Before I conclude one point keep in mind that you need to raise Hold event on the container inside the ListBox. For example, if you have a StackPanel inside DataTemplate then you need to raise the Hold event on StackPanel. In my case there is no container but an Image so I am raising Hold event on the Image control. Avoid raising hold event on ListBox itself else you will get NullReference exception.

I hope this quick post is useful. Thanks for reading.

Reviewing Programming Entity Framework : Code First by Julie Lerman and Rowan Miller


Title: Programming Entity Framework: Code First

Number of Pages < 200

Price: $9.99 Kindle Edition

      $21.59 Paperback

Buy here

I got an opportunity to get a copy of book Programming Entity Framework: Code First from well-known author, speaker and an authority on Entity Framework Julie Lerman . I was very excited to get book directly from the author. I got amazed seeing how skillfully and with dexterity both of the authors has written such an important and depth topic in less than 200 pages. Book contains all together 8 chapters and If you are developer working on database centric applications then this book is for you. This book focuses on Code First approach of architecting the application. While you flip through the pages of the books, you will experience the authority of Julie Lerman on the subject.

Before I go ahead and write my experience on this this awesome book, let me give a try to make you understand what is Code First?

Most popular way of architecting an application is to design database first. First you model the requirement into database and then using different API like ADO.Net or ORM like LINQ to SQL Class, NHibernate etc. work with the database. This approach of architecting an application is called as Database First Approach


In .NET 3.5 Microsoft came up with ADO.Net Entity Framework, It was helping developers to create conceptual model.

  • It was creating Conceptual model into XML File.
  • Extension of XML file is EDMX.
  • XML file can be seen in designer where developers can edit the design on conceptual model.

ADO.Net Entity Framework was working on concepts of Database first approach where conceptual model gets created on existing database.

One of the most popular ways of architecting your application is to have Model First. You may have mapped database requirement in a XML file and create database from the XML file. This approach of architecting database is called Model First Approach.


In Model first approach you can start working on project without having a database. You can design the conceptual model using Visual Studio designer and later database can be created from this conceptual model.

In .NET 4.0 and Visual Studio 2010, Microsoft came up with new version of ADO.Net Entity Framework version 4.0 and it was supporting developers to architect their application as Model First approach.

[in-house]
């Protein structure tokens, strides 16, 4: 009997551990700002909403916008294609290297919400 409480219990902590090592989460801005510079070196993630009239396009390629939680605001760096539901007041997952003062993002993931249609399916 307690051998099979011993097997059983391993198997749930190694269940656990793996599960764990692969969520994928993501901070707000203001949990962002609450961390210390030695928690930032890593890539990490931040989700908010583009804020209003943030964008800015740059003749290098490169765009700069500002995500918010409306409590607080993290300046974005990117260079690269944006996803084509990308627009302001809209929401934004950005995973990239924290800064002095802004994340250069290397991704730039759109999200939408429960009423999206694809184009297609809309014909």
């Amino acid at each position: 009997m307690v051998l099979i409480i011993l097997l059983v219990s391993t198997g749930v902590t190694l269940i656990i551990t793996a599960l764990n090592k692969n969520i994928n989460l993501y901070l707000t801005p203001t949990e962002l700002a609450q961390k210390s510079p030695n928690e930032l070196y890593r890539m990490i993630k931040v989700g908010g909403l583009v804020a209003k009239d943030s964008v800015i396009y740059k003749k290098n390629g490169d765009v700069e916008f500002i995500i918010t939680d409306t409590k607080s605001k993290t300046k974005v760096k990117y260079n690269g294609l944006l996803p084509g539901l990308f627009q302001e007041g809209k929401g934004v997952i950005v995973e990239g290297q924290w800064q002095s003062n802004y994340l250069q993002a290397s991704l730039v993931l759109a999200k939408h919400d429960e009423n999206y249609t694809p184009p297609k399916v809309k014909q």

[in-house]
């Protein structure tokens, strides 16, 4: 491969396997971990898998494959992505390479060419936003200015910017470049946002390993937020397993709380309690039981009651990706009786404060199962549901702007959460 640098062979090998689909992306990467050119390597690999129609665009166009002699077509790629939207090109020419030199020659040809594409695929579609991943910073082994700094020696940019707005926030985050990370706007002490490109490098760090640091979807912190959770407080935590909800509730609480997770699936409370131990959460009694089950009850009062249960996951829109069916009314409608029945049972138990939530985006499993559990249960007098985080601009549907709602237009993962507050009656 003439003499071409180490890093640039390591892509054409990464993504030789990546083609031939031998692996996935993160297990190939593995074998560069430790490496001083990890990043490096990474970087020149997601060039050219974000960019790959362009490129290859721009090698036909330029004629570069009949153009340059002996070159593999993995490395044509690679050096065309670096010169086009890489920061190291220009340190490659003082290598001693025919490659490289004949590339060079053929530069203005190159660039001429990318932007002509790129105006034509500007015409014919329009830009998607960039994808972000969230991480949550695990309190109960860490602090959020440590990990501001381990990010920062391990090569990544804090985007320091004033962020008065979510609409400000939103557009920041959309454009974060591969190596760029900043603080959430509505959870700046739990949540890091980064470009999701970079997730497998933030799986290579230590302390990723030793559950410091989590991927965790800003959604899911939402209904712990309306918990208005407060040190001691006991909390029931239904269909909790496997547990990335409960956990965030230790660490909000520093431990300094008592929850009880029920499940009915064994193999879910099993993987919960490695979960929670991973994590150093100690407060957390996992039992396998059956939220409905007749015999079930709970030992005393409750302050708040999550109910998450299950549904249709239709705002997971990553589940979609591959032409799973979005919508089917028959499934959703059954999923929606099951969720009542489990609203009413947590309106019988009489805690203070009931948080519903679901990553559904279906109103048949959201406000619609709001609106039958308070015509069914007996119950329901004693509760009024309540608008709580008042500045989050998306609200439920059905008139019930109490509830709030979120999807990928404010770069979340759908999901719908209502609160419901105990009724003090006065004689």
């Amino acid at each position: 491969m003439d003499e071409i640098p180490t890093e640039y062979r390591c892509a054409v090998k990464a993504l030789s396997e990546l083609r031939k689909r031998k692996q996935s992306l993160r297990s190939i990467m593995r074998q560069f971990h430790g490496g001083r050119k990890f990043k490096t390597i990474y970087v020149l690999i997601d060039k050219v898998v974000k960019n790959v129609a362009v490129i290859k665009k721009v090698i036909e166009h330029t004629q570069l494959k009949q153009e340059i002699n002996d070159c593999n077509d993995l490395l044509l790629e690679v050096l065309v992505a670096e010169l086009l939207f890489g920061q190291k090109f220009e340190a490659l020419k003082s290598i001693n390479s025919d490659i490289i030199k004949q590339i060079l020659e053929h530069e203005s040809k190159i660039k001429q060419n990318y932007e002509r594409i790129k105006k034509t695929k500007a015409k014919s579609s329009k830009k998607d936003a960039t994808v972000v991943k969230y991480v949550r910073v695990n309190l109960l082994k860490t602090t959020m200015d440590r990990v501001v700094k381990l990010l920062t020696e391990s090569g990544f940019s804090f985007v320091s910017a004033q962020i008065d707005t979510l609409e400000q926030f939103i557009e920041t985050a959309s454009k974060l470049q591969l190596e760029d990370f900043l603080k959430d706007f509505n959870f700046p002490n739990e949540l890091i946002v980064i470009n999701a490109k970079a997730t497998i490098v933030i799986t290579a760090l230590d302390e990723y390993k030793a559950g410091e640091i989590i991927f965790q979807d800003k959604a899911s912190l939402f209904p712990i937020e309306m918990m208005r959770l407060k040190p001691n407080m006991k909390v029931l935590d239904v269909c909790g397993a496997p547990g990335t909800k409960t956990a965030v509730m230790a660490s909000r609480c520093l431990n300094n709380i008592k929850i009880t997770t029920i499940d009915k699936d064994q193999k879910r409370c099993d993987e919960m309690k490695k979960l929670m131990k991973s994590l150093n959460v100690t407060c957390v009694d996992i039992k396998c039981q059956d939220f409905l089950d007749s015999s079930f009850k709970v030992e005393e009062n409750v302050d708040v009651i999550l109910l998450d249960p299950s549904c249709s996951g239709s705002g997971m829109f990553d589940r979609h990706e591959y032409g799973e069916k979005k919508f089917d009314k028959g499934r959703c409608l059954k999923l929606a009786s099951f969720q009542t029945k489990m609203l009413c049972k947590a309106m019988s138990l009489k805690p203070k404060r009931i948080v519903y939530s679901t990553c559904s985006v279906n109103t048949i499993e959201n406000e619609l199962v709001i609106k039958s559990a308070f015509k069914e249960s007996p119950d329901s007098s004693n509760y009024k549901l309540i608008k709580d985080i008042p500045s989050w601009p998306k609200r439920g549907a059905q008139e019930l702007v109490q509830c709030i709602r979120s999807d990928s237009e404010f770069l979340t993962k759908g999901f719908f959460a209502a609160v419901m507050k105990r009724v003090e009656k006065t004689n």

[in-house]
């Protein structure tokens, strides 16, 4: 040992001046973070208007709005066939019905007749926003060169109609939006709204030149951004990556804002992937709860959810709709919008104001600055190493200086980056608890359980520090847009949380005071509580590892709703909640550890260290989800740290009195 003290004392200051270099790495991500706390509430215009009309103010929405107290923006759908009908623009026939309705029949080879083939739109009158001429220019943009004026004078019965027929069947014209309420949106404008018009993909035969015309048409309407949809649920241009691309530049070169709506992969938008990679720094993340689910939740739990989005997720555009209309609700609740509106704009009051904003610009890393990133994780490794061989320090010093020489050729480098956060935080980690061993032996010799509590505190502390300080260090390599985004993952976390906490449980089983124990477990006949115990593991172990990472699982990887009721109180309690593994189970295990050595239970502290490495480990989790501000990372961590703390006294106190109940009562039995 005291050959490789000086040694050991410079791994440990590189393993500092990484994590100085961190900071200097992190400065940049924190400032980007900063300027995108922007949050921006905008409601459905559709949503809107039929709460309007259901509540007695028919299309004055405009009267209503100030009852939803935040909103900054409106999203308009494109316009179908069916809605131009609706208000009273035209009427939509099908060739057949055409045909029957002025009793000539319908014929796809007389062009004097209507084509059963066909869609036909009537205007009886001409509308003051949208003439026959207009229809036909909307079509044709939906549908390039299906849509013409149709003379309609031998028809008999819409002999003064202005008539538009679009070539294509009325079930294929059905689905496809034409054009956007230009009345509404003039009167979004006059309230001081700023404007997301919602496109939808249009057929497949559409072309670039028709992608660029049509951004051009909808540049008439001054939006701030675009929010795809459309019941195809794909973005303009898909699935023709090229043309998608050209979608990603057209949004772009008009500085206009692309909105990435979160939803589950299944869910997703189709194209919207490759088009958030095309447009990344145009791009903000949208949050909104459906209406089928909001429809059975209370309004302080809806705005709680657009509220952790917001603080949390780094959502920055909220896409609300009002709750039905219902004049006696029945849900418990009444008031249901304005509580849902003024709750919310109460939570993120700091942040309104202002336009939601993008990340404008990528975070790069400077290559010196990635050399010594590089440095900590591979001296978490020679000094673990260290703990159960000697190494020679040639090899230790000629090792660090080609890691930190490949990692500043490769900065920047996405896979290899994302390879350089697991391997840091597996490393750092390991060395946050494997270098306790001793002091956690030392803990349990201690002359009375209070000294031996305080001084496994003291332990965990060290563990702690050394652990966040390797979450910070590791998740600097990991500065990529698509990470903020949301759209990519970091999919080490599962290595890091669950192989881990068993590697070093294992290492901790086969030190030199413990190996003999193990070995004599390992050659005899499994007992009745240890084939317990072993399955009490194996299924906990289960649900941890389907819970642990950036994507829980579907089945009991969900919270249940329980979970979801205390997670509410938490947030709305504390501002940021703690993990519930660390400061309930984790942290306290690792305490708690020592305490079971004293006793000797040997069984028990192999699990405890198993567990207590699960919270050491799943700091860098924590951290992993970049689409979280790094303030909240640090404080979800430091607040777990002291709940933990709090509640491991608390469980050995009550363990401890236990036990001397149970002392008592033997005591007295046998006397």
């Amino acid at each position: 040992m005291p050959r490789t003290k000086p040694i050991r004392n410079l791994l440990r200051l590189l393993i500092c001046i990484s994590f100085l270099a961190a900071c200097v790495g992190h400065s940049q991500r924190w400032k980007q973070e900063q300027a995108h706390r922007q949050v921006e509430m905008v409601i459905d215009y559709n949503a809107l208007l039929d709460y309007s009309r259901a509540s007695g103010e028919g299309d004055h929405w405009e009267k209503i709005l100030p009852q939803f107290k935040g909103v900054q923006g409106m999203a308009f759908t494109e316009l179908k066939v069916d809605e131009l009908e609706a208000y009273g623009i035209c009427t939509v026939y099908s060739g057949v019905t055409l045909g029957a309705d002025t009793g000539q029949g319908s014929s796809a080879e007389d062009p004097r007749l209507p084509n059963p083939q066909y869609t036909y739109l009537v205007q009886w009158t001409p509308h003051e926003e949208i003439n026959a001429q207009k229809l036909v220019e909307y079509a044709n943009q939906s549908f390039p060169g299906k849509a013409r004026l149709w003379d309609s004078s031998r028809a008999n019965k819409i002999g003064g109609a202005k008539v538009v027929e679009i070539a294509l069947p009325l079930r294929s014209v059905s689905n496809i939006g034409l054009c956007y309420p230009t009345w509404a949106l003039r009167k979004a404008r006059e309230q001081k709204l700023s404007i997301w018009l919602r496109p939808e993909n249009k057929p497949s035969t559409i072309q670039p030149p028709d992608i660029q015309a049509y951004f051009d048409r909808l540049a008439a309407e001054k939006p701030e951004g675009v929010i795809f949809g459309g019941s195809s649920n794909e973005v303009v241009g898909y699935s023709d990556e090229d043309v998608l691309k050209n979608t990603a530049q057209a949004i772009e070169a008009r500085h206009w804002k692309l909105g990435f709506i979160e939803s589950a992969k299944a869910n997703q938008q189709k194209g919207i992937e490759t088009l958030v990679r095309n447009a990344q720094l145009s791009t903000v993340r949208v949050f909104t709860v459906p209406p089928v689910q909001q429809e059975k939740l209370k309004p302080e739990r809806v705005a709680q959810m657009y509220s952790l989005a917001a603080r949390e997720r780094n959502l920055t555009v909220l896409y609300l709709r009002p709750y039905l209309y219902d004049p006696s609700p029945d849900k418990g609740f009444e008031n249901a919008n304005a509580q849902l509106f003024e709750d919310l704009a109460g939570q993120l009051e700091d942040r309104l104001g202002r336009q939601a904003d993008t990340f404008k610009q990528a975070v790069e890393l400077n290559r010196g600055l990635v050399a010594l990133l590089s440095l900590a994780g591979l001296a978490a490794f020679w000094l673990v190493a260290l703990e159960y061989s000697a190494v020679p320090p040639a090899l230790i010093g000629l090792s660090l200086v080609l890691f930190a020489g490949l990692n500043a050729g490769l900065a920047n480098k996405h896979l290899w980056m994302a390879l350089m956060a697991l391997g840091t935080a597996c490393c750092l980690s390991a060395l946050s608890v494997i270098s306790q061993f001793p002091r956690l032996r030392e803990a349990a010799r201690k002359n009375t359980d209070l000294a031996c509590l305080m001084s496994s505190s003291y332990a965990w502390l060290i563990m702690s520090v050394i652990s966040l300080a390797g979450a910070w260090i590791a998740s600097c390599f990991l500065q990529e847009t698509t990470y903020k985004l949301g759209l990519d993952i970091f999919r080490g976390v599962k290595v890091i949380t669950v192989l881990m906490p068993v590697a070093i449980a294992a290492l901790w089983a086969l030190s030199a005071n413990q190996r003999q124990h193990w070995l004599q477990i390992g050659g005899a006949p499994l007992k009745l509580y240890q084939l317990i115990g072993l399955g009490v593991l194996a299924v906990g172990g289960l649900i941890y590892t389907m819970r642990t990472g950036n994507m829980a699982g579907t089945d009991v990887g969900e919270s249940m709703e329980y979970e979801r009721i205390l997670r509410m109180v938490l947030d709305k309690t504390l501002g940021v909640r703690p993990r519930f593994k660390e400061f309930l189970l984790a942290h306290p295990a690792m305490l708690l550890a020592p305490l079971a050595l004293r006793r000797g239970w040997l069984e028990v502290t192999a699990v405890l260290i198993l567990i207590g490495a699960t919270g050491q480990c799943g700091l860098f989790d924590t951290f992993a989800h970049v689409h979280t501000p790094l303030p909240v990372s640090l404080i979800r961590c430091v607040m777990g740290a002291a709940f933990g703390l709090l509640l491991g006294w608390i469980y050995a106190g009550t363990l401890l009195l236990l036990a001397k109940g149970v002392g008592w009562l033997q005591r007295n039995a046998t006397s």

Regardless of the approach you use in your application automatically lot of codes get created as classes and you work with the classes. Here comes a third way of creating Database and that is Code First approach. In this you model your requirement in plain classes and then databases gets created from these classes. Developers first create Domain Classes and then later database gets created from these domain classes.


In your application POCO classes are model and they are used to create the database. This approach of architecting an application is called “CODE FIRST”.

Now if you have a basic understanding of Code first approach after reading above paragraph then you should be thanking Julie Lerman rather me because my understating was based on first two paragraph of first chapter of book titled Programming Entity Framework: CODE FIRST

Table Of Contents


By seeing table of contents you must have got an idea that how useful this book would be if you are a developer working on Database centric applications.

About Authors


Julia Lerman is the leading independent authority on the Entity Framework and has been using and teaching the technology since its inception in 2006. She is the author of the highly acclaimed book, Programming Entity Framework, 1st and 2nd editions and is well known in the .NET community as a Microsoft MVP, ASPInsider, and INETA Speaker. Julia is a frequent presenter at technical conferences around the world and writes articles for many well-known technical publications including the Data Points column in MSDN Magazine. Julia blogs at

Rowan Miller is Program Manager in ADO.Net Entity Framework team at Microsoft.


I strongly suggest to you to read this book and take your expertise to next level. All 8 chapters’ of this book will help you to have a better understating on the Code First approach and codes samples will help you to understand better way of modeling your database from the code.